The confirmation of Supreme Court Justice Amy Coney Barrett has many progressives concerned about issues that affect families. Although Barrett has been identified as a “conservative” there is no clear indication of how she will rule as a Supreme Court Justice.
Does her confirmation really change the landscape of the Supreme Court, and which family-related issues may fall under scrutiny if it does?
What We Know So Far
Justice Barrett has been confirmed to a Supreme Court that already held a conservative majority. So, while her confirmation definitely reinforces that leaning, it doesn’t necessarily change it. However, because she is replacing a liberal judge in Ruth Bader Ginsburg it may result in the Supreme Court hearing more cases that might split the conservatives on the court.
There is no way to anticipate how Barrett will rule as a Justice, “Although she is likely to be a conservative judge, there may well be specific issues on which she too will depart from views of some of the other conservatives on the Court,” Keith E. Whittington, Professor of Politics at Princeton University tells Parentology.
The Supreme Court does not have the power to legislate, only the power to determine the constitutionality of existing statutes. While many cases are brought to the Court, the Court also has the ability to discern which cases it will hear. The issues that many liberals are watching include cases that involve marriage equality, abortion rights, and the Affordable Care Act.
While marriage equality is one of the newest issues decided by the Court, it’s doubtful that it will be revisited.
“It seems unlikely that the Court will take up a frontal challenge to the same-sex marriage decision, and even if such a law emerges out of a state legislature it seems doubtful that there is a majority on the Court that would be willing to reverse that decision,” according to Whittington. He goes on to explain that the Supreme Court does take into consideration the public sentiment and the view on marriage equality is vastly different than it was even when it was passed in 2015.
“ Families have been formed under the new legal regime, and public sentiment has shifted dramatically in favor of same-sex marriage,” he explains. “Most of the justices would probably be reluctant to try to undo that decision at this point.”
Roe v. Wade has been controversial since it was decided in 1973. Whittington does not expect that to change with the confirmation of Barrett.
“Unlike same-sex marriage, abortion rights continue to divide Americans, and the policies surrounding abortion have been more fluid over time,” he says.
There will likely be more challenges to abortion rights as individual states have historically tried to legislate restrictions and ultimately made their way to the Supreme Court. The Court has been reluctant to remove the right to an abortion but has seen fit to impose restrictions in recent years.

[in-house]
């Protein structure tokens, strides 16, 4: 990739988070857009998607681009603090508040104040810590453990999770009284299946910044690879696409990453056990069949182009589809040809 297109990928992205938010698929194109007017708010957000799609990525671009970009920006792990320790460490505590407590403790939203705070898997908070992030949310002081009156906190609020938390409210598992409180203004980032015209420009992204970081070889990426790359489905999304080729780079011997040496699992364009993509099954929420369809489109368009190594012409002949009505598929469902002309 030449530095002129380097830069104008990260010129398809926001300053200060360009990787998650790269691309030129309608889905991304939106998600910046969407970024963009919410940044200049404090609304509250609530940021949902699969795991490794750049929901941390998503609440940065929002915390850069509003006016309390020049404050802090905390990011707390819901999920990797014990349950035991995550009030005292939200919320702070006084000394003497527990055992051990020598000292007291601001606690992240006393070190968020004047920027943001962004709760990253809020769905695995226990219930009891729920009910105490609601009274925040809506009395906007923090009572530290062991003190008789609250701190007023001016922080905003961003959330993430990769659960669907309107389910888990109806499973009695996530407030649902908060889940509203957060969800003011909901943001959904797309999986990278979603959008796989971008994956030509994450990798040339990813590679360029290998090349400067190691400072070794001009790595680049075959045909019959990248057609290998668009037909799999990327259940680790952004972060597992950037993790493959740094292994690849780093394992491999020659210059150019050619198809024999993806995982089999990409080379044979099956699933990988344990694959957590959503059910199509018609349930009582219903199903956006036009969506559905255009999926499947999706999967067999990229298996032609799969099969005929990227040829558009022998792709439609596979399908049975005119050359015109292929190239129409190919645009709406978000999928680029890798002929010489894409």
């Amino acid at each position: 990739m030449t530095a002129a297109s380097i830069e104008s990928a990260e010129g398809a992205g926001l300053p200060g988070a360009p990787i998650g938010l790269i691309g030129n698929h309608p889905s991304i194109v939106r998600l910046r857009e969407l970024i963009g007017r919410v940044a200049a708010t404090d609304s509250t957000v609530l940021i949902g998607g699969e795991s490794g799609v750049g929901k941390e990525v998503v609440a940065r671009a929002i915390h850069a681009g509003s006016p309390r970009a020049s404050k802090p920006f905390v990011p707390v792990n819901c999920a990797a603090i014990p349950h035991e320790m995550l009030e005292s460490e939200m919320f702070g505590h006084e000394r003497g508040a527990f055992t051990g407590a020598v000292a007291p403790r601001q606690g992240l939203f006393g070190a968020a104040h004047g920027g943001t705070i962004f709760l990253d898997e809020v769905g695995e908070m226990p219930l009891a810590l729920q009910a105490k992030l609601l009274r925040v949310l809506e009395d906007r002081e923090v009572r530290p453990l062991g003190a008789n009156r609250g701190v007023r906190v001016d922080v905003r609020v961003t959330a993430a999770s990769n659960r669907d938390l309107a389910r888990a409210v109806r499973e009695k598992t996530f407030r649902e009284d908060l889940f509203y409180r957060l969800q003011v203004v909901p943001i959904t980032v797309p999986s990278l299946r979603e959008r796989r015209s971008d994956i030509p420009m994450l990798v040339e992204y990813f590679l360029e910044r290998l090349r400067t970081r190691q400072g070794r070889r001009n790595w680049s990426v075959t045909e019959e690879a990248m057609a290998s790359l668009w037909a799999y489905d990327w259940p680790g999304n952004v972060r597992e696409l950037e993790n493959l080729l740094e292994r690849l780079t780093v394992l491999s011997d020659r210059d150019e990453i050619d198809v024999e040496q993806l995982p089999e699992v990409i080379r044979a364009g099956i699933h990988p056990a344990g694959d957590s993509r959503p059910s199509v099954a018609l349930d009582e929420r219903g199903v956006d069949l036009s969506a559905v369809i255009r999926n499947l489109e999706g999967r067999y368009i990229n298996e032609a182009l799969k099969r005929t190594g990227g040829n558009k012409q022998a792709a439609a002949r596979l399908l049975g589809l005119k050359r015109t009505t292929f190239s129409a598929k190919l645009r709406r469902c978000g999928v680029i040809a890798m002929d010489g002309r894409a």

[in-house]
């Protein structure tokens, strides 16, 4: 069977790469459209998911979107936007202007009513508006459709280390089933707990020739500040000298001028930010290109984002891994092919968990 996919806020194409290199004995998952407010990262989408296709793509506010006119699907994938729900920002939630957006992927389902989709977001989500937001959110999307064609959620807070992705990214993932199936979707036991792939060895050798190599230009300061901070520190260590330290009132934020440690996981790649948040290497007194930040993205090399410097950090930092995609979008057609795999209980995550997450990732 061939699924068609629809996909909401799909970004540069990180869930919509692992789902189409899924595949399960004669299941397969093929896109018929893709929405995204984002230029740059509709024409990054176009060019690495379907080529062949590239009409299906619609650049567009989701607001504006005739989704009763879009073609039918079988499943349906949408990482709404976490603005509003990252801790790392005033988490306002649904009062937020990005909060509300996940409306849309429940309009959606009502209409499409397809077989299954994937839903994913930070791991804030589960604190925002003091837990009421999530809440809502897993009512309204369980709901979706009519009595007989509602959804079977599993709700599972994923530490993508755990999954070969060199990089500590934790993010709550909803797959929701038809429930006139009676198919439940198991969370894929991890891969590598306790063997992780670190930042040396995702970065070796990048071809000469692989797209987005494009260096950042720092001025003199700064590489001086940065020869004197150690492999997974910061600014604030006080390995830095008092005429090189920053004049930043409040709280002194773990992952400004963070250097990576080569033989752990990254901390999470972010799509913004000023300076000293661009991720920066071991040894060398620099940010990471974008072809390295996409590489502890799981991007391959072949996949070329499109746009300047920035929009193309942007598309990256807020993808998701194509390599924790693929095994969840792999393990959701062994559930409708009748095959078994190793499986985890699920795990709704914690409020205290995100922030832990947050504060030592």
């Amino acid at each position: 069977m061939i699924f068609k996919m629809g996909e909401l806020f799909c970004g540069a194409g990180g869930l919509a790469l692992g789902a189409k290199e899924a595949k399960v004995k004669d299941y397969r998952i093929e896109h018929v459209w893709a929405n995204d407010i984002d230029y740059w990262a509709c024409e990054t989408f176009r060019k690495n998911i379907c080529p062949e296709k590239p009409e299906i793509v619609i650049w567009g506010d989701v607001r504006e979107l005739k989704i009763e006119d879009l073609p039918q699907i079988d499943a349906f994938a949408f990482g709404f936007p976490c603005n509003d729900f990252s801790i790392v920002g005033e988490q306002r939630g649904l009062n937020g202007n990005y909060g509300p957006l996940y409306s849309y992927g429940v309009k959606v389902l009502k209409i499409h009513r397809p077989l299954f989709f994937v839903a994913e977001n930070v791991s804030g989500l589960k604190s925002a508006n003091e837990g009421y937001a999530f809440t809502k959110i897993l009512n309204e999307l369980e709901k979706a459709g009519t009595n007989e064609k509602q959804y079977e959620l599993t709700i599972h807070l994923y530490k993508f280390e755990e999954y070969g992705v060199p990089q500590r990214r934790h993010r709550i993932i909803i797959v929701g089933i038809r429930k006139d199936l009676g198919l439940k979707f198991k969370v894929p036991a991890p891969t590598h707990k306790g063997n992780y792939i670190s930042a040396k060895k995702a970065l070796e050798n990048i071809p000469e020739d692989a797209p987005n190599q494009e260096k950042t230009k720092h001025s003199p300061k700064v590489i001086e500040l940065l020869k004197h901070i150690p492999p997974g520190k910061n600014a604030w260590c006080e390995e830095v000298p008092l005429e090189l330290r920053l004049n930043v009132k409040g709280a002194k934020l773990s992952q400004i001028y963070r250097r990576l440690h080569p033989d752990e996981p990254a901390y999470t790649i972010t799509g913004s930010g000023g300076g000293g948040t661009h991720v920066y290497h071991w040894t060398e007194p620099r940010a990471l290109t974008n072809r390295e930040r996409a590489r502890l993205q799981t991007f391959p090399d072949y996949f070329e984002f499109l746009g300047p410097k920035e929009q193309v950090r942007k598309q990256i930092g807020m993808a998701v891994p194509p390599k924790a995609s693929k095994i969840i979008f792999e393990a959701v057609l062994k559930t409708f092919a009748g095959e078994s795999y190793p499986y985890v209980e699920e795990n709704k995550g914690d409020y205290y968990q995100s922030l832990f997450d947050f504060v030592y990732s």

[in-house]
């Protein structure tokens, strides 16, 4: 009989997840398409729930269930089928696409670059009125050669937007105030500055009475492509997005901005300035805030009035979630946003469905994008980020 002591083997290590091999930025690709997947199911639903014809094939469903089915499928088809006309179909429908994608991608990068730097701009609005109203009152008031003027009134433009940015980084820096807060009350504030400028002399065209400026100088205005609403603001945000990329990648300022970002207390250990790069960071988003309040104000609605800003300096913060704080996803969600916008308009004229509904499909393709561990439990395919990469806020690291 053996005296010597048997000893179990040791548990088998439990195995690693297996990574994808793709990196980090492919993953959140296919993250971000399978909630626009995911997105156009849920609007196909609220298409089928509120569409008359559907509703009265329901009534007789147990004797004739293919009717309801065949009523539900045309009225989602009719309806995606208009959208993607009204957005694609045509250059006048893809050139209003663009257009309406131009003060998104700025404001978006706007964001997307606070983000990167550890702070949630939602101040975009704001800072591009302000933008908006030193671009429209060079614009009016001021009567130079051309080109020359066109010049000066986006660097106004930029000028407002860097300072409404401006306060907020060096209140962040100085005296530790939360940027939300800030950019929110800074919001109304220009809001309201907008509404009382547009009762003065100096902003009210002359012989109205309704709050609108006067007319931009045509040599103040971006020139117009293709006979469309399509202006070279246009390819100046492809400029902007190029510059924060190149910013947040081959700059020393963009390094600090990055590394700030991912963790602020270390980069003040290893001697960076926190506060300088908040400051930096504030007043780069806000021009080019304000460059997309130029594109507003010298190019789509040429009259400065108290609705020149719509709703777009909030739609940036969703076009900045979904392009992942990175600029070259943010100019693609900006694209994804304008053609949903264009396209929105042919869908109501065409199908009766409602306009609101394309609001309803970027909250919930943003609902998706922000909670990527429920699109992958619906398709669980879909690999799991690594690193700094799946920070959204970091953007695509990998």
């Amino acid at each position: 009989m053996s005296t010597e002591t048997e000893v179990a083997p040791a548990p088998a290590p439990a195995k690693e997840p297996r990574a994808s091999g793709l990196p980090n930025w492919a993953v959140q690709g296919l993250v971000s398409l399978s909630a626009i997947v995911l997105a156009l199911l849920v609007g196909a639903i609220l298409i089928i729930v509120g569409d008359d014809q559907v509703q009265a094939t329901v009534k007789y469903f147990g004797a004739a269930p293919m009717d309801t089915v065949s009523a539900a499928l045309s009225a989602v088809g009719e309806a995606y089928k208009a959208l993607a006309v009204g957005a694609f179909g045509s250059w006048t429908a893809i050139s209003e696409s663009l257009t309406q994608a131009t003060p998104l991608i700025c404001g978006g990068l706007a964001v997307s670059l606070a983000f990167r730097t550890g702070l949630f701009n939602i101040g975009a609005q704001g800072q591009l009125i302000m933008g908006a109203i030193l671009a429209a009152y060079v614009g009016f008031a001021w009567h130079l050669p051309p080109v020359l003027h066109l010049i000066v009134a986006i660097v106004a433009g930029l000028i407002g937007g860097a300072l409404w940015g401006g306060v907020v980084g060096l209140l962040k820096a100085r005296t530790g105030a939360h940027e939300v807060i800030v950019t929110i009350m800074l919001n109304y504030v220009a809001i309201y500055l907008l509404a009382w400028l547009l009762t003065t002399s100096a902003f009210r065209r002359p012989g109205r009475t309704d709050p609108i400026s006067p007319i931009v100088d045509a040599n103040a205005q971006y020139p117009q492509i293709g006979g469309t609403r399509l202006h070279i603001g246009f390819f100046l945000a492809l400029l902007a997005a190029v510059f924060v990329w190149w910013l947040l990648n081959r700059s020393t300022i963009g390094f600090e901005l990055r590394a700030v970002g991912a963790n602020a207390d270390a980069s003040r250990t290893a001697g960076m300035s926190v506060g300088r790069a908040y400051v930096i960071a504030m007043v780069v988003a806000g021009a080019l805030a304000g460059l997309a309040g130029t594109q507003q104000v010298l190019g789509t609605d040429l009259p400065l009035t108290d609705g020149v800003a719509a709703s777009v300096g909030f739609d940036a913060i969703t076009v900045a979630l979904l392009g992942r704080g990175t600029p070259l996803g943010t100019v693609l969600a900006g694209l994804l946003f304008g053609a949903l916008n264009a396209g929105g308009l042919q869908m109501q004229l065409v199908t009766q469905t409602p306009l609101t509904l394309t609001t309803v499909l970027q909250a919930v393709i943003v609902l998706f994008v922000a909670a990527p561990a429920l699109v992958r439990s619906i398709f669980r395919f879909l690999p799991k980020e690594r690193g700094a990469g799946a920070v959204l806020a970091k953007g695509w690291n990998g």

“Since the 1990s, the Court has accommodated more restrictions on abortion while declining to simply push abortion rights beyond the protections of the Constitution,” Whittington says.
The Affordable Care Act
The Affordable Care Act (ACA) may be the most prominent issue because its constitutionality is set to be reviewed again by the Supreme Court in California v. Texas on November 10, 2020. The ACA does not allow insurance companies to discriminate against consumers for pre-existing conditions, so many families could be affected if it no longer exists.
Again, Whittington says that is highly unlikely. “Most experts do not expect the Court to strike down the Affordable Care Act in the current round of litigation.”
This will not be the first time that Chief Justice Roberts and the Court have been asked to rule on the ACA. In 2012, it was brought before the Court and remained intact. Whittington believes that the upcoming case will be similar.
“It is extremely unlikely that a majority of the justices will determine that 2017 changes rendered the entire statute invalid,” he tells Parentology. He also cautions that something like the ACA is not an all or nothing sort of a proposition, so even if the Court rules that a portion of it is not constitutional, that doesn’t mean that Americans would be denied their existing healthcare. “Even if the Court were to conclude that the penalty provision was integral to the individual mandate and could not be severed, that would still leave most of the Affordable Care Act in place.”
How Will Amy Coney Barrett Rule?
Each Justice brings with them a unique perspective on the Constitution and how it should be interpreted. The confirmation of Justice Amy Coney Barrett will certainly impact the way the Supreme Court rules to some degree, as would the installation of any new Justice. While there are certainly issues that will be worth watching, there appear to be many factors that influence the way the Court rules that span far beyond any one Justice.
How Will Amy Coney Barrett Rule — Sources
Supreme Court Of The United States
Keith E. Whittington, Professor of Politics, Princeton University